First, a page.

(Originally published on AMAC.us by Foundation Board Member John Grimaldi)
Are researchers making progress in finding ways to deal with the disease?
WASHINGTON, DC, July 6 – A cure for Alzheimer’s disease does not exist and treatments are hit and miss. However, researchers are working overtime to find new ways to deal with the menace of dementia, according to senior advocate Dan Weber.
Dementia, most notably Alzheimer’s, is a leading cause of death among the elderly. According to the Alzheimer’s Association it kills one out of three seniors. In fact, the Alzheimer’s Association says that between 2000 and 2015, deaths from heart disease decreased 11% while deaths from Alzheimer’s disease increased 123%.
Weber, who is president of the Association of Mature American Citizens [AMAC], says that the statistics paint a bleak picture. But, he says, researchers are making progress in finding ways of dealing with the illness. He cites recent news that Temple University scientists successfully used a 22-year-old asthma drug to reverse some of the most damaging effects of dementia in mice.
Dr. Domenico Praticò, Director of the Alzheimer’s Center at Temple and the study’s lead investigator, told the Philadelphia Inquirer “for the first time, we are showing that we can do something after the disease is established.”
It will take some time to determine whether such a treatment could be effective in humans, says Weber. “But, it provides a modicum of hope as do other such research reports, including work being done by researchers at Colorado University’s Anschutz Medical Campus in Denver. Researchers there have been testing two drugs that hold promise—Aducanumab and Leukine.”
Aducanumab appears to be effective in eliminating plaque that builds up in the brain, which is a key factor in the development of Alzheimer’s. The Aducanumab study has been ongoing for years and remarkably is currently undergoing field trials in some 360 locations. Leukine, meanwhile, is clinical trials to see if it can be effective in “slowing or even stopping the progression of Alzheimer’s disease,” according to CU Anschutz.
Weber says that “it is imperative that scientists to find an efficient way to deal with Alzheimer’s because of the speed with which this particularly damaging form of dementia is claiming new victims. Left unchecked, the scourge of Alzheimer’s will have devastating consequences on healthcare in the U.S.”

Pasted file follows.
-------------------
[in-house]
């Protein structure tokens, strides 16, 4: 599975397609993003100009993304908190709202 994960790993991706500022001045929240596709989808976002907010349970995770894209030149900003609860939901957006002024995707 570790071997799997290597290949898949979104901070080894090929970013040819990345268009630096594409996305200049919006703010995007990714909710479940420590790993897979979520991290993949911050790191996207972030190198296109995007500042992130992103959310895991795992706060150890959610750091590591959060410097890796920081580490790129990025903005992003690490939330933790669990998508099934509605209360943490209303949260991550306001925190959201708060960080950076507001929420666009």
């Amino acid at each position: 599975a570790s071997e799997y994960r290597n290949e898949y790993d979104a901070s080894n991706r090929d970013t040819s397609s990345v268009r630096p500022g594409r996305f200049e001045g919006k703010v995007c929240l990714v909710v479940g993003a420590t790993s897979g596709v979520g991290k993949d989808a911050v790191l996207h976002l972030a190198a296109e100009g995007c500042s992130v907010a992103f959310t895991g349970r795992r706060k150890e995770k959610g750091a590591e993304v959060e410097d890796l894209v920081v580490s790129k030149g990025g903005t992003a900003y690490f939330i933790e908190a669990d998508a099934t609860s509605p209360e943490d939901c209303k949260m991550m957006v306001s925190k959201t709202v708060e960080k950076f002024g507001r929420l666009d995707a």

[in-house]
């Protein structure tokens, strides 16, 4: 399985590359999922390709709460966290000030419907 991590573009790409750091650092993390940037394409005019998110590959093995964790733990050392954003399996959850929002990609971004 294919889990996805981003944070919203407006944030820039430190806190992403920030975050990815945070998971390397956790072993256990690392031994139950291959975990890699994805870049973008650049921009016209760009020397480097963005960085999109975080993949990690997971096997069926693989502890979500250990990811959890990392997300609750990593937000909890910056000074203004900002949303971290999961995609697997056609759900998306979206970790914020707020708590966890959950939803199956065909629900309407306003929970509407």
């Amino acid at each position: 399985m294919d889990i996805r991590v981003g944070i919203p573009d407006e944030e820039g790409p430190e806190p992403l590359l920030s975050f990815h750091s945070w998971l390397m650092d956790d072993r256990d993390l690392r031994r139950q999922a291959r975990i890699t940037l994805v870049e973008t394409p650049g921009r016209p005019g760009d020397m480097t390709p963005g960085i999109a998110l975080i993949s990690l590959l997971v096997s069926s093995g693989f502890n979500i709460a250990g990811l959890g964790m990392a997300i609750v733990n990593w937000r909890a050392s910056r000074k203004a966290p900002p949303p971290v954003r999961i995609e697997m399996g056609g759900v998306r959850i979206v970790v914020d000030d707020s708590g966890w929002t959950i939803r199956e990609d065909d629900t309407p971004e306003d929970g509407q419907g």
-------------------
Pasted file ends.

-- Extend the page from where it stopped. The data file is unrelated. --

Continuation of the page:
He cites these additional statistics courtesy of the Alzheimer’s Association:
· There are more than 5.7 million Americans who are currently afflicted with the disease and that number will grow to 14 million by the year 2050
· Every 65 second a new case of the disease is diagnosed
· The disease kills more people than breast cancer and prostate cancer combined and is the 6th leading cause of death in the United States
· 16.1 million Americans provide unpaid care for people with Alzheimer’s or other dementias
· These caregivers provided an estimated 18.4 billion hours of care valued at over $232 billion
· This year, Alzheimer’s and other dementias will cost the nation $277 billion and by 2050, these costs could rise as high as $1.1 trillion
“While we might worry about the prospect of a loved one falling victim to the disease, we need to accept the fact that any of us might need to assume the role of principal caregiver to a mother, father or other relative or friend in their later years. And so, it is important to remember that you are not alone. Friends and relations might not understand the nightmare of looking after an Alzheimer’s patient 24/7. But, it is comforting to know that there are people who understand your plight. And, they can provide comforting answer answers that can ease your frustrations as the illness progresses and imposes new, unthinkable burdens on you. They may not have all the answers, but they can let you know what to expect and provide ways of dealing with day-to-day situations,” concludes Weber.
Here’s a link to practical advice from individuals who have first hand knowledge of the consequences of the disease and stories about how they dealt with them: the Alzheimer’s Reading Room.
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